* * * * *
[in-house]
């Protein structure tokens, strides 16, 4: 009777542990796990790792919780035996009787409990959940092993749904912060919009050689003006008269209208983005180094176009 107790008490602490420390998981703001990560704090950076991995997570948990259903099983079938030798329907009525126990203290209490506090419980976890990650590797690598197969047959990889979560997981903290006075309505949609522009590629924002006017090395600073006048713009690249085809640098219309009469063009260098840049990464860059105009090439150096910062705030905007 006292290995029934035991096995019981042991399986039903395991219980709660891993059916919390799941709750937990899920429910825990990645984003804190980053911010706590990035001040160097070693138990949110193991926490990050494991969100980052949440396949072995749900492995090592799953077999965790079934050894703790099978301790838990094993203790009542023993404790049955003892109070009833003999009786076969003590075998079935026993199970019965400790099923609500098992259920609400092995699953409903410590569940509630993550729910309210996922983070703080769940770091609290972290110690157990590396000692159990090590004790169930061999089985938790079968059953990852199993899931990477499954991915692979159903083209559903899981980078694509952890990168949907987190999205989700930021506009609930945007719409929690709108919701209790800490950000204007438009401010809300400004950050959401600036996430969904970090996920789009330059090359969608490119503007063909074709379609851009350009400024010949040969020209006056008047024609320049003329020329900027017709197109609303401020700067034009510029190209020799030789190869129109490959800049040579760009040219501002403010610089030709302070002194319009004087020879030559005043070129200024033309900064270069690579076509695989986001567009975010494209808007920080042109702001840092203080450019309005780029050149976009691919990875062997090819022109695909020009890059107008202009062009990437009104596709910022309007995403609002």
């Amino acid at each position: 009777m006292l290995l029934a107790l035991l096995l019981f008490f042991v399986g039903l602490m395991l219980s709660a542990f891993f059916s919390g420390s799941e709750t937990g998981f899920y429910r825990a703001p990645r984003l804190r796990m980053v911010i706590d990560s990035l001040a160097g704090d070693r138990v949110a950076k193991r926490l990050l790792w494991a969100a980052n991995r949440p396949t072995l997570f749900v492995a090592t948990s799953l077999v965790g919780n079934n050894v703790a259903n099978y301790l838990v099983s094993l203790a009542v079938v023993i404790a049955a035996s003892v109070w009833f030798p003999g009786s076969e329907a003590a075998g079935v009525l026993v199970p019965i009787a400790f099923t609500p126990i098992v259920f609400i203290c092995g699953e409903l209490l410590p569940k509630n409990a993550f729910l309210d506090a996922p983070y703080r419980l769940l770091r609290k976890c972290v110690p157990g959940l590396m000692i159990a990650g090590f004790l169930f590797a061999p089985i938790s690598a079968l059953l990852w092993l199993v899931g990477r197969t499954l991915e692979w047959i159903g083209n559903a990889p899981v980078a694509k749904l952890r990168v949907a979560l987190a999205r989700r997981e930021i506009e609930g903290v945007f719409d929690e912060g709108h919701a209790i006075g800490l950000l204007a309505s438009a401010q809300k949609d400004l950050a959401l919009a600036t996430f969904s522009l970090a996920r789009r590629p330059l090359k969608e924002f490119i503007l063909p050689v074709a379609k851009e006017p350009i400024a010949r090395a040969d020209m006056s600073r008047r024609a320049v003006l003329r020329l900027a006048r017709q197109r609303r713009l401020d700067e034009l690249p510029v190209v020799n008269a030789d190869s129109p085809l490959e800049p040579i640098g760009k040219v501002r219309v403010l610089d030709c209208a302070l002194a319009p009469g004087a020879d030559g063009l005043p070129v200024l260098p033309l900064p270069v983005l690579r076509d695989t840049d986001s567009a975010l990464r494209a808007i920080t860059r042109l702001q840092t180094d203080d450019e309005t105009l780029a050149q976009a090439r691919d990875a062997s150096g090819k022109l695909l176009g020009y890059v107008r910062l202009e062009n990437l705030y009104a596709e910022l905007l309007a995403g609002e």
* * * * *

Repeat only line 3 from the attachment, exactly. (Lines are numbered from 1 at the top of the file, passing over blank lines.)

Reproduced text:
């Amino acid at each position: 009777m006292l290995l029934a107790l035991l096995l019981f008490f042991v399986g039903l602490m395991l219980s709660a542990f891993f059916s919390g420390s799941e709750t937990g998981f899920y429910r825990a703001p990645r984003l804190r796990m980053v911010i706590d990560s990035l001040a160097g704090d070693r138990v949110a950076k193991r926490l990050l790792w494991a969100a980052n991995r949440p396949t072995l997570f749900v492995a090592t948990s799953l077999v965790g919780n079934n050894v703790a259903n099978y301790l838990v099983s094993l203790a009542v079938v023993i404790a049955a035996s003892v109070w009833f030798p003999g009786s076969e329907a003590a075998g079935v009525l026993v199970p019965i009787a400790f099923t609500p126990i098992v259920f609400i203290c092995g699953e409903l209490l410590p569940k509630n409990a993550f729910l309210d506090a996922p983070y703080r419980l769940l770091r609290k976890c972290v110690p157990g959940l590396m000692i159990a990650g090590f004790l169930f590797a061999p089985i938790s690598a079968l059953l990852w092993l199993v899931g990477r197969t499954l991915e692979w047959i159903g083209n559903a990889p899981v980078a694509k749904l952890r990168v949907a979560l987190a999205r989700r997981e930021i506009e609930g903290v945007f719409d929690e912060g709108h919701a209790i006075g800490l950000l204007a309505s438009a401010q809300k949609d400004l950050a959401l919009a600036t996430f969904s522009l970090a996920r789009r590629p330059l090359k969608e924002f490119i503007l063909p050689v074709a379609k851009e006017p350009i400024a010949r090395a040969d020209m006056s600073r008047r024609a320049v003006l003329r020329l900027a006048r017709q197109r609303r713009l401020d700067e034009l690249p510029v190209v020799n008269a030789d190869s129109p085809l490959e800049p040579i640098g760009k040219v501002r219309v403010l610089d030709c209208a302070l002194a319009p009469g004087a020879d030559g063009l005043p070129v200024l260098p033309l900064p270069v983005l690579r076509d695989t840049d986001s567009a975010l990464r494209a808007i920080t860059r042109l702001q840092t180094d203080d450019e309005t105009l780029a050149q976009a090439r691919d990875a062997s150096g090819k022109l695909l176009g020009y890059v107008r910062l202009e062009n990437l705030y009104a596709e910022l905007l309007a995403g609002e």